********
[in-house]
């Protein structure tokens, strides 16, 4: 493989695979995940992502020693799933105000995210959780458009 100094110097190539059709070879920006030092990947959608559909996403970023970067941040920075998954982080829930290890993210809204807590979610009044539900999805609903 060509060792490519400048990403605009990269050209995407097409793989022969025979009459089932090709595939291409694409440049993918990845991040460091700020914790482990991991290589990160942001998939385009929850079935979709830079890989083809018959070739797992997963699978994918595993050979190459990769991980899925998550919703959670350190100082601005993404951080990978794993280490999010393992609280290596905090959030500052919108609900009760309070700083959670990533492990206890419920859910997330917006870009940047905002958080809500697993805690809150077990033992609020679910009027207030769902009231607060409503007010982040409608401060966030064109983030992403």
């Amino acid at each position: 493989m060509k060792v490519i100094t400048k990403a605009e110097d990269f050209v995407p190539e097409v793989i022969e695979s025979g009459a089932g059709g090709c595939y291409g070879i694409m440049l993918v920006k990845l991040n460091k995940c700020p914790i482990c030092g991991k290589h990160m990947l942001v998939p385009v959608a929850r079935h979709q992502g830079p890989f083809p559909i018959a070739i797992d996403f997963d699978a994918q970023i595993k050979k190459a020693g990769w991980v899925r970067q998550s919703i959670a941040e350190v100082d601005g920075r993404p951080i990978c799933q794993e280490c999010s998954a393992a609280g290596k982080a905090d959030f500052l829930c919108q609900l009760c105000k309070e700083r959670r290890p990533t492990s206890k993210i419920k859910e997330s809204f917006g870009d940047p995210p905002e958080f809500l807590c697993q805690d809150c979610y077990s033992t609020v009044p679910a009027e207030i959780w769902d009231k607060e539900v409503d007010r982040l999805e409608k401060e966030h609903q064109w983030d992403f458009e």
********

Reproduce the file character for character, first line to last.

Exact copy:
[in-house]
């Protein structure tokens, strides 16, 4: 493989695979995940992502020693799933105000995210959780458009 100094110097190539059709070879920006030092990947959608559909996403970023970067941040920075998954982080829930290890993210809204807590979610009044539900999805609903 060509060792490519400048990403605009990269050209995407097409793989022969025979009459089932090709595939291409694409440049993918990845991040460091700020914790482990991991290589990160942001998939385009929850079935979709830079890989083809018959070739797992997963699978994918595993050979190459990769991980899925998550919703959670350190100082601005993404951080990978794993280490999010393992609280290596905090959030500052919108609900009760309070700083959670990533492990206890419920859910997330917006870009940047905002958080809500697993805690809150077990033992609020679910009027207030769902009231607060409503007010982040409608401060966030064109983030992403």
């Amino acid at each position: 493989m060509k060792v490519i100094t400048k990403a605009e110097d990269f050209v995407p190539e097409v793989i022969e695979s025979g009459a089932g059709g090709c595939y291409g070879i694409m440049l993918v920006k990845l991040n460091k995940c700020p914790i482990c030092g991991k290589h990160m990947l942001v998939p385009v959608a929850r079935h979709q992502g830079p890989f083809p559909i018959a070739i797992d996403f997963d699978a994918q970023i595993k050979k190459a020693g990769w991980v899925r970067q998550s919703i959670a941040e350190v100082d601005g920075r993404p951080i990978c799933q794993e280490c999010s998954a393992a609280g290596k982080a905090d959030f500052l829930c919108q609900l009760c105000k309070e700083r959670r290890p990533t492990s206890k993210i419920k859910e997330s809204f917006g870009d940047p995210p905002e958080f809500l807590c697993q805690d809150c979610y077990s033992t609020v009044p679910a009027e207030i959780w769902d009231k607060e539900v409503d007010r982040l999805e409608k401060e966030h609903q064109w983030d992403f458009e």